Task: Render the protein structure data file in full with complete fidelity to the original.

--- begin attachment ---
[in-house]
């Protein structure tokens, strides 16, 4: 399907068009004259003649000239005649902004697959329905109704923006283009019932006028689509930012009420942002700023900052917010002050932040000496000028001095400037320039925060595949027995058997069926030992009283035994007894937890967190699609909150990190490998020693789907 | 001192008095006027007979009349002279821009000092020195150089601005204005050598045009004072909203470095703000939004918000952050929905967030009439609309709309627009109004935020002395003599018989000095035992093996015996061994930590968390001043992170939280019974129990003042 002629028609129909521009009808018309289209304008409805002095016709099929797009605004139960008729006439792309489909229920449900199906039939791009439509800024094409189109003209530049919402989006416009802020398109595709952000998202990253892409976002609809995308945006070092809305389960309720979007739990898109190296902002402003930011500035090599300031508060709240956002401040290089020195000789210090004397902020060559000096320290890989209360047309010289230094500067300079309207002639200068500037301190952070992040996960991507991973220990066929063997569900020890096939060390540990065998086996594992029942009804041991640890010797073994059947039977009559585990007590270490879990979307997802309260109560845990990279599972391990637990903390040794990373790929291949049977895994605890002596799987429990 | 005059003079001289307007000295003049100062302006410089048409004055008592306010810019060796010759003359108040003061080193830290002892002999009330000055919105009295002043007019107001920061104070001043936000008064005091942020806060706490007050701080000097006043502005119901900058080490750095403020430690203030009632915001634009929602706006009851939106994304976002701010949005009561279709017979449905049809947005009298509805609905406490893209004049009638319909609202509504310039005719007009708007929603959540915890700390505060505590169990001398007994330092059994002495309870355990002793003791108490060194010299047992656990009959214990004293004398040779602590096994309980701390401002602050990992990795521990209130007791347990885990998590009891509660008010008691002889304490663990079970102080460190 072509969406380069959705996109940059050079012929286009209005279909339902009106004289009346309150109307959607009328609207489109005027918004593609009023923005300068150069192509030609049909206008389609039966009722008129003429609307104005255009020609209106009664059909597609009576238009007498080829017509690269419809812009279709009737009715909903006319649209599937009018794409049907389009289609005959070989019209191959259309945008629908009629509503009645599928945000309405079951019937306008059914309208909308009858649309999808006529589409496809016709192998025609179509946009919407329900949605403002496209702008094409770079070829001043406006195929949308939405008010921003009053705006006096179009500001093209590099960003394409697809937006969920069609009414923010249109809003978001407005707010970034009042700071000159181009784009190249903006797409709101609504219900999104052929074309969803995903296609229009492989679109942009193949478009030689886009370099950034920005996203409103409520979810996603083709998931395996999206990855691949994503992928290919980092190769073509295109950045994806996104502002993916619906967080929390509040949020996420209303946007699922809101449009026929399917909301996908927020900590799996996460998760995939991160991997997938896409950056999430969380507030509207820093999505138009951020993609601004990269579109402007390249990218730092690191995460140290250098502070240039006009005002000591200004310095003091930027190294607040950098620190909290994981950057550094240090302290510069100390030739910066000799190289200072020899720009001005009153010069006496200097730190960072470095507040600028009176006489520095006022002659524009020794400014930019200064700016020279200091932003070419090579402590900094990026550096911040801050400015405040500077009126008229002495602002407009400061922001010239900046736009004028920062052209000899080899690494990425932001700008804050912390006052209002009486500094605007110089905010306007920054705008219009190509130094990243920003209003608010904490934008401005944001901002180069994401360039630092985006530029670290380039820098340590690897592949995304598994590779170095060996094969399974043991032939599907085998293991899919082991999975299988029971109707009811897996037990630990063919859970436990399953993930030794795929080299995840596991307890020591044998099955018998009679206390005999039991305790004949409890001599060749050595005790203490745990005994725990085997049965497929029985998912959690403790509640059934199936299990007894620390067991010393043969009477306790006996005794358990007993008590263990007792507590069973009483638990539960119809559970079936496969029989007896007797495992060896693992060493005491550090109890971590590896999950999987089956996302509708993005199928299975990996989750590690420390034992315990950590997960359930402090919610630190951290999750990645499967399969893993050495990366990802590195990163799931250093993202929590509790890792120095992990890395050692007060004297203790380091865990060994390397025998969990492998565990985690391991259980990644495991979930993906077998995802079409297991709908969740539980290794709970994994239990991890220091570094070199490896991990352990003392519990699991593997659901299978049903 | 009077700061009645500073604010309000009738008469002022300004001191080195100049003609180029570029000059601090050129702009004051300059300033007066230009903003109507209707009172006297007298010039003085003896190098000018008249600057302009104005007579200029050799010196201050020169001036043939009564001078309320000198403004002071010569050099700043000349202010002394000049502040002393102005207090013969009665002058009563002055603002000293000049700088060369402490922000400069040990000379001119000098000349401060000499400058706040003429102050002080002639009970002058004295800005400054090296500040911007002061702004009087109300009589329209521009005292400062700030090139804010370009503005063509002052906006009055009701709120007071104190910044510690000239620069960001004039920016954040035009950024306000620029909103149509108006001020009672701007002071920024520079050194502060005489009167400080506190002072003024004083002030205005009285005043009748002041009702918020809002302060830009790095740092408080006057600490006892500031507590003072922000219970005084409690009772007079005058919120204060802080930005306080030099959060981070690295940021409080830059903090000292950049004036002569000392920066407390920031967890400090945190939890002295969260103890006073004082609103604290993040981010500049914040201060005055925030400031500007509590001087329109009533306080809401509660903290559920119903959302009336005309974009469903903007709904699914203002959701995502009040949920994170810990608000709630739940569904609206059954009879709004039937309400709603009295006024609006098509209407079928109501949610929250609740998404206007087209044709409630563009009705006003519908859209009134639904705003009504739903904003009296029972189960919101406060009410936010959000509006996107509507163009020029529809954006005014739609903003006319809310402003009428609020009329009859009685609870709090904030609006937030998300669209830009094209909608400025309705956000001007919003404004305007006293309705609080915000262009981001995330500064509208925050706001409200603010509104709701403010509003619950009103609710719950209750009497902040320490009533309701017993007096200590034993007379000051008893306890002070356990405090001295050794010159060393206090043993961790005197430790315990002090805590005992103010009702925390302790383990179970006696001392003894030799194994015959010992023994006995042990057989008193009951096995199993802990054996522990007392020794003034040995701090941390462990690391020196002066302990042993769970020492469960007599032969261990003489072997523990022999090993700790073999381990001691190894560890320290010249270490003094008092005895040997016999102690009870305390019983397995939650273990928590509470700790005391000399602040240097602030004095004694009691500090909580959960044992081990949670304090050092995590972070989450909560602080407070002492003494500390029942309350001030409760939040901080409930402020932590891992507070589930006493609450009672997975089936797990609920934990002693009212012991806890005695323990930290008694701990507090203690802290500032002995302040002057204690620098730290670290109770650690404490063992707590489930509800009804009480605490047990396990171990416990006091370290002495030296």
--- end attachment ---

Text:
[in-house]
């Protein structure tokens, strides 16, 4: 399907068009004259003649000239005649902004697959329905109704923006283009019932006028689509930012009420942002700023900052917010002050932040000496000028001095400037320039925060595949027995058997069926030992009283035994007894937890967190699609909150990190490998020693789907 | 001192008095006027007979009349002279821009000092020195150089601005204005050598045009004072909203470095703000939004918000952050929905967030009439609309709309627009109004935020002395003599018989000095035992093996015996061994930590968390001043992170939280019974129990003042 002629028609129909521009009808018309289209304008409805002095016709099929797009605004139960008729006439792309489909229920449900199906039939791009439509800024094409189109003209530049919402989006416009802020398109595709952000998202990253892409976002609809995308945006070092809305389960309720979007739990898109190296902002402003930011500035090599300031508060709240956002401040290089020195000789210090004397902020060559000096320290890989209360047309010289230094500067300079309207002639200068500037301190952070992040996960991507991973220990066929063997569900020890096939060390540990065998086996594992029942009804041991640890010797073994059947039977009559585990007590270490879990979307997802309260109560845990990279599972391990637990903390040794990373790929291949049977895994605890002596799987429990 | 005059003079001289307007000295003049100062302006410089048409004055008592306010810019060796010759003359108040003061080193830290002892002999009330000055919105009295002043007019107001920061104070001043936000008064005091942020806060706490007050701080000097006043502005119901900058080490750095403020430690203030009632915001634009929602706006009851939106994304976002701010949005009561279709017979449905049809947005009298509805609905406490893209004049009638319909609202509504310039005719007009708007929603959540915890700390505060505590169990001398007994330092059994002495309870355990002793003791108490060194010299047992656990009959214990004293004398040779602590096994309980701390401002602050990992990795521990209130007791347990885990998590009891509660008010008691002889304490663990079970102080460190 072509969406380069959705996109940059050079012929286009209005279909339902009106004289009346309150109307959607009328609207489109005027918004593609009023923005300068150069192509030609049909206008389609039966009722008129003429609307104005255009020609209106009664059909597609009576238009007498080829017509690269419809812009279709009737009715909903006319649209599937009018794409049907389009289609005959070989019209191959259309945008629908009629509503009645599928945000309405079951019937306008059914309208909308009858649309999808006529589409496809016709192998025609179509946009919407329900949605403002496209702008094409770079070829001043406006195929949308939405008010921003009053705006006096179009500001093209590099960003394409697809937006969920069609009414923010249109809003978001407005707010970034009042700071000159181009784009190249903006797409709101609504219900999104052929074309969803995903296609229009492989679109942009193949478009030689886009370099950034920005996203409103409520979810996603083709998931395996999206990855691949994503992928290919980092190769073509295109950045994806996104502002993916619906967080929390509040949020996420209303946007699922809101449009026929399917909301996908927020900590799996996460998760995939991160991997997938896409950056999430969380507030509207820093999505138009951020993609601004990269579109402007390249990218730092690191995460140290250098502070240039006009005002000591200004310095003091930027190294607040950098620190909290994981950057550094240090302290510069100390030739910066000799190289200072020899720009001005009153010069006496200097730190960072470095507040600028009176006489520095006022002659524009020794400014930019200064700016020279200091932003070419090579402590900094990026550096911040801050400015405040500077009126008229002495602002407009400061922001010239900046736009004028920062052209000899080899690494990425932001700008804050912390006052209002009486500094605007110089905010306007920054705008219009190509130094990243920003209003608010904490934008401005944001901002180069994401360039630092985006530029670290380039820098340590690897592949995304598994590779170095060996094969399974043991032939599907085998293991899919082991999975299988029971109707009811897996037990630990063919859970436990399953993930030794795929080299995840596991307890020591044998099955018998009679206390005999039991305790004949409890001599060749050595005790203490745990005994725990085997049965497929029985998912959690403790509640059934199936299990007894620390067991010393043969009477306790006996005794358990007993008590263990007792507590069973009483638990539960119809559970079936496969029989007896007797495992060896693992060493005491550090109890971590590896999950999987089956996302509708993005199928299975990996989750590690420390034992315990950590997960359930402090919610630190951290999750990645499967399969893993050495990366990802590195990163799931250093993202929590509790890792120095992990890395050692007060004297203790380091865990060994390397025998969990492998565990985690391991259980990644495991979930993906077998995802079409297991709908969740539980290794709970994994239990991890220091570094070199490896991990352990003392519990699991593997659901299978049903 | 009077700061009645500073604010309000009738008469002022300004001191080195100049003609180029570029000059601090050129702009004051300059300033007066230009903003109507209707009172006297007298010039003085003896190098000018008249600057302009104005007579200029050799010196201050020169001036043939009564001078309320000198403004002071010569050099700043000349202010002394000049502040002393102005207090013969009665002058009563002055603002000293000049700088060369402490922000400069040990000379001119000098000349401060000499400058706040003429102050002080002639009970002058004295800005400054090296500040911007002061702004009087109300009589329209521009005292400062700030090139804010370009503005063509002052906006009055009701709120007071104190910044510690000239620069960001004039920016954040035009950024306000620029909103149509108006001020009672701007002071920024520079050194502060005489009167400080506190002072003024004083002030205005009285005043009748002041009702918020809002302060830009790095740092408080006057600490006892500031507590003072922000219970005084409690009772007079005058919120204060802080930005306080030099959060981070690295940021409080830059903090000292950049004036002569000392920066407390920031967890400090945190939890002295969260103890006073004082609103604290993040981010500049914040201060005055925030400031500007509590001087329109009533306080809401509660903290559920119903959302009336005309974009469903903007709904699914203002959701995502009040949920994170810990608000709630739940569904609206059954009879709004039937309400709603009295006024609006098509209407079928109501949610929250609740998404206007087209044709409630563009009705006003519908859209009134639904705003009504739903904003009296029972189960919101406060009410936010959000509006996107509507163009020029529809954006005014739609903003006319809310402003009428609020009329009859009685609870709090904030609006937030998300669209830009094209909608400025309705956000001007919003404004305007006293309705609080915000262009981001995330500064509208925050706001409200603010509104709701403010509003619950009103609710719950209750009497902040320490009533309701017993007096200590034993007379000051008893306890002070356990405090001295050794010159060393206090043993961790005197430790315990002090805590005992103010009702925390302790383990179970006696001392003894030799194994015959010992023994006995042990057989008193009951096995199993802990054996522990007392020794003034040995701090941390462990690391020196002066302990042993769970020492469960007599032969261990003489072997523990022999090993700790073999381990001691190894560890320290010249270490003094008092005895040997016999102690009870305390019983397995939650273990928590509470700790005391000399602040240097602030004095004694009691500090909580959960044992081990949670304090050092995590972070989450909560602080407070002492003494500390029942309350001030409760939040901080409930402020932590891992507070589930006493609450009672997975089936797990609920934990002693009212012991806890005695323990930290008694701990507090203690802290500032002995302040002057204690620098730290670290109770650690404490063992707590489930509800009804009480605490047990396990171990416990006091370290002495030296």